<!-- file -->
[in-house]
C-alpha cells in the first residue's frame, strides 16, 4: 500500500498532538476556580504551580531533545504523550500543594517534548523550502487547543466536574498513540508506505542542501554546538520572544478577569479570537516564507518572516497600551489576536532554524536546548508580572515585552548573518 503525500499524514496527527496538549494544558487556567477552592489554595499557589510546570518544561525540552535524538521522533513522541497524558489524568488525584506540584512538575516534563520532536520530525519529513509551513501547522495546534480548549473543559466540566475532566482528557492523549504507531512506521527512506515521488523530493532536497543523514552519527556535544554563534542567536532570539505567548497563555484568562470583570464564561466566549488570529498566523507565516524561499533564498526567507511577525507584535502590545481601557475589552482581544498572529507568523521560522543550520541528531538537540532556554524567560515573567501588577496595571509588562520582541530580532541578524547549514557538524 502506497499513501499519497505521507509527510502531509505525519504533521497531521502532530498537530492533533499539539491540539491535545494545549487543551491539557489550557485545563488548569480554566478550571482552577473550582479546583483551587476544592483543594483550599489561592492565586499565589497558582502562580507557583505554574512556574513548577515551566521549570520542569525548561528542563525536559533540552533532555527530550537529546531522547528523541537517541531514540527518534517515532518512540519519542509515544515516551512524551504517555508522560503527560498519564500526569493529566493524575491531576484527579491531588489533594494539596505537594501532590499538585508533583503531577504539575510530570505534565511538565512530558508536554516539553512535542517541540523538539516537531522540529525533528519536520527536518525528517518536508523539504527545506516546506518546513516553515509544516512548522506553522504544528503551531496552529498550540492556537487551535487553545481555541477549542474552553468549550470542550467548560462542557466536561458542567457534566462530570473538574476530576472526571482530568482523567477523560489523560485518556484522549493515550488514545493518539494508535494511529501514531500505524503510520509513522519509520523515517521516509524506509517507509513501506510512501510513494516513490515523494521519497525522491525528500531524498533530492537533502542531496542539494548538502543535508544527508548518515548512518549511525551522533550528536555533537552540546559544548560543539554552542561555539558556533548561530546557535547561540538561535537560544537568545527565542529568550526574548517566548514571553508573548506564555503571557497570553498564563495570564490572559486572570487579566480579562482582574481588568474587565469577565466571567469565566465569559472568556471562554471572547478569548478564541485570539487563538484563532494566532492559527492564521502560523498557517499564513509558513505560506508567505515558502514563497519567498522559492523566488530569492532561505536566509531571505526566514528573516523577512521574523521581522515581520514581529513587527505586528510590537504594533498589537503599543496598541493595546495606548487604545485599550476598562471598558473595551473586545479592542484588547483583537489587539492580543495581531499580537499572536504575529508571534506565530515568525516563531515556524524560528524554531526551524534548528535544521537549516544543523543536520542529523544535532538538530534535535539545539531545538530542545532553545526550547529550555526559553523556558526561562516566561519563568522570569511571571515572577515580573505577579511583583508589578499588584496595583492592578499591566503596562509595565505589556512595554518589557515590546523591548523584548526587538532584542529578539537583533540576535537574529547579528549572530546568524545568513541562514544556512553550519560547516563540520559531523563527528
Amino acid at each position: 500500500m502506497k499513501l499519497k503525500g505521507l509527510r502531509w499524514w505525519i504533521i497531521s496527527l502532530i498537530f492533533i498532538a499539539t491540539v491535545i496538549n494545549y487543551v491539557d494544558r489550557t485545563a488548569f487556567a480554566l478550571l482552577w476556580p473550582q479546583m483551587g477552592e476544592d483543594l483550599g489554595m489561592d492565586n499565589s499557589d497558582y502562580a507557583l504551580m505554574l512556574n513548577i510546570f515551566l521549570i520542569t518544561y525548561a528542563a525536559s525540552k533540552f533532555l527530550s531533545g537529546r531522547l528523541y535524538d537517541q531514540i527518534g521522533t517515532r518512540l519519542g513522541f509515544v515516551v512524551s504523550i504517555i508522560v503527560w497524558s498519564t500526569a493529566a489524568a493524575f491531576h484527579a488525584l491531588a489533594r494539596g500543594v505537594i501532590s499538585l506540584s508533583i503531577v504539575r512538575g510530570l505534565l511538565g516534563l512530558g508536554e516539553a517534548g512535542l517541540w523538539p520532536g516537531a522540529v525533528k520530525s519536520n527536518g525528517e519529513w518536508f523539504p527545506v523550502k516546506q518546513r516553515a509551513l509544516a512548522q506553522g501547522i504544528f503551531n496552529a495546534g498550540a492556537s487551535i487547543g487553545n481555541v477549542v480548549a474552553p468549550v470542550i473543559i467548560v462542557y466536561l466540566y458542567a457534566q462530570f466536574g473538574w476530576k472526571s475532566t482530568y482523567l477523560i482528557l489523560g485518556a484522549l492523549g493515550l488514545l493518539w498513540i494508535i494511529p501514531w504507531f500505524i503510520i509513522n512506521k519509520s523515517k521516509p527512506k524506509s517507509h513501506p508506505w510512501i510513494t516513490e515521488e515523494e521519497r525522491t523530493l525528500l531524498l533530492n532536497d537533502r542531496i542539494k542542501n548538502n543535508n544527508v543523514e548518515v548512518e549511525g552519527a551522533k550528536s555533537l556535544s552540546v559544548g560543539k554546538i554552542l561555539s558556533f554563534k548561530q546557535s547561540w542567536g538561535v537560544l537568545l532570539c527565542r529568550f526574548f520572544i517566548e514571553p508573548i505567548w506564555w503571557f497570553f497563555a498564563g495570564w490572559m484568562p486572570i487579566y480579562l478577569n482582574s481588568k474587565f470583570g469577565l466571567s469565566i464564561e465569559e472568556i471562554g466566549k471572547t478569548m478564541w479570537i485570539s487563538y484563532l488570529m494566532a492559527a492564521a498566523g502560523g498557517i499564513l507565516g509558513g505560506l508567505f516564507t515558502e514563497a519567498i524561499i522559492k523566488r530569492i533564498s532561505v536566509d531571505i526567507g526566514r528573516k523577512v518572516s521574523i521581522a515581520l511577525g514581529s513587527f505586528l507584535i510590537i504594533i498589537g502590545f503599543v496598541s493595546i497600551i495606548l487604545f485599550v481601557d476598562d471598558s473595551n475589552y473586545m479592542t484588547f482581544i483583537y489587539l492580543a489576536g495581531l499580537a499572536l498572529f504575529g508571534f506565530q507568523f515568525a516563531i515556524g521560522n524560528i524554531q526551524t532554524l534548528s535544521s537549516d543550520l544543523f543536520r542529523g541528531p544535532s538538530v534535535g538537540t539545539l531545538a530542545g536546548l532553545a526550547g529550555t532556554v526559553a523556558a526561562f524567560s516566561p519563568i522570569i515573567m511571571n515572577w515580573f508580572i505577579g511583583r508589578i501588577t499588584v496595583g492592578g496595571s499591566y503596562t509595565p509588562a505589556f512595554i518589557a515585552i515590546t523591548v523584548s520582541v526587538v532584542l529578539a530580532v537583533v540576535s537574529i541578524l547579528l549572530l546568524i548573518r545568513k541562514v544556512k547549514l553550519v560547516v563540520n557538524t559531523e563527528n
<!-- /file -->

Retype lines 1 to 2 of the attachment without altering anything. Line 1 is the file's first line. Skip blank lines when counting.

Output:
[in-house]
C-alpha cells in the first residue's frame, strides 16, 4: 500500500498532538476556580504551580531533545504523550500543594517534548523550502487547543466536574498513540508506505542542501554546538520572544478577569479570537516564507518572516497600551489576536532554524536546548508580572515585552548573518 503525500499524514496527527496538549494544558487556567477552592489554595499557589510546570518544561525540552535524538521522533513522541497524558489524568488525584506540584512538575516534563520532536520530525519529513509551513501547522495546534480548549473543559466540566475532566482528557492523549504507531512506521527512506515521488523530493532536497543523514552519527556535544554563534542567536532570539505567548497563555484568562470583570464564561466566549488570529498566523507565516524561499533564498526567507511577525507584535502590545481601557475589552482581544498572529507568523521560522543550520541528531538537540532556554524567560515573567501588577496595571509588562520582541530580532541578524547549514557538524 502506497499513501499519497505521507509527510502531509505525519504533521497531521502532530498537530492533533499539539491540539491535545494545549487543551491539557489550557485545563488548569480554566478550571482552577473550582479546583483551587476544592483543594483550599489561592492565586499565589497558582502562580507557583505554574512556574513548577515551566521549570520542569525548561528542563525536559533540552533532555527530550537529546531522547528523541537517541531514540527518534517515532518512540519519542509515544515516551512524551504517555508522560503527560498519564500526569493529566493524575491531576484527579491531588489533594494539596505537594501532590499538585508533583503531577504539575510530570505534565511538565512530558508536554516539553512535542517541540523538539516537531522540529525533528519536520527536518525528517518536508523539504527545506516546506518546513516553515509544516512548522506553522504544528503551531496552529498550540492556537487551535487553545481555541477549542474552553468549550470542550467548560462542557466536561458542567457534566462530570473538574476530576472526571482530568482523567477523560489523560485518556484522549493515550488514545493518539494508535494511529501514531500505524503510520509513522519509520523515517521516509524506509517507509513501506510512501510513494516513490515523494521519497525522491525528500531524498533530492537533502542531496542539494548538502543535508544527508548518515548512518549511525551522533550528536555533537552540546559544548560543539554552542561555539558556533548561530546557535547561540538561535537560544537568545527565542529568550526574548517566548514571553508573548506564555503571557497570553498564563495570564490572559486572570487579566480579562482582574481588568474587565469577565466571567469565566465569559472568556471562554471572547478569548478564541485570539487563538484563532494566532492559527492564521502560523498557517499564513509558513505560506508567505515558502514563497519567498522559492523566488530569492532561505536566509531571505526566514528573516523577512521574523521581522515581520514581529513587527505586528510590537504594533498589537503599543496598541493595546495606548487604545485599550476598562471598558473595551473586545479592542484588547483583537489587539492580543495581531499580537499572536504575529508571534506565530515568525516563531515556524524560528524554531526551524534548528535544521537549516544543523543536520542529523544535532538538530534535535539545539531545538530542545532553545526550547529550555526559553523556558526561562516566561519563568522570569511571571515572577515580573505577579511583583508589578499588584496595583492592578499591566503596562509595565505589556512595554518589557515590546523591548523584548526587538532584542529578539537583533540576535537574529547579528549572530546568524545568513541562514544556512553550519560547516563540520559531523563527528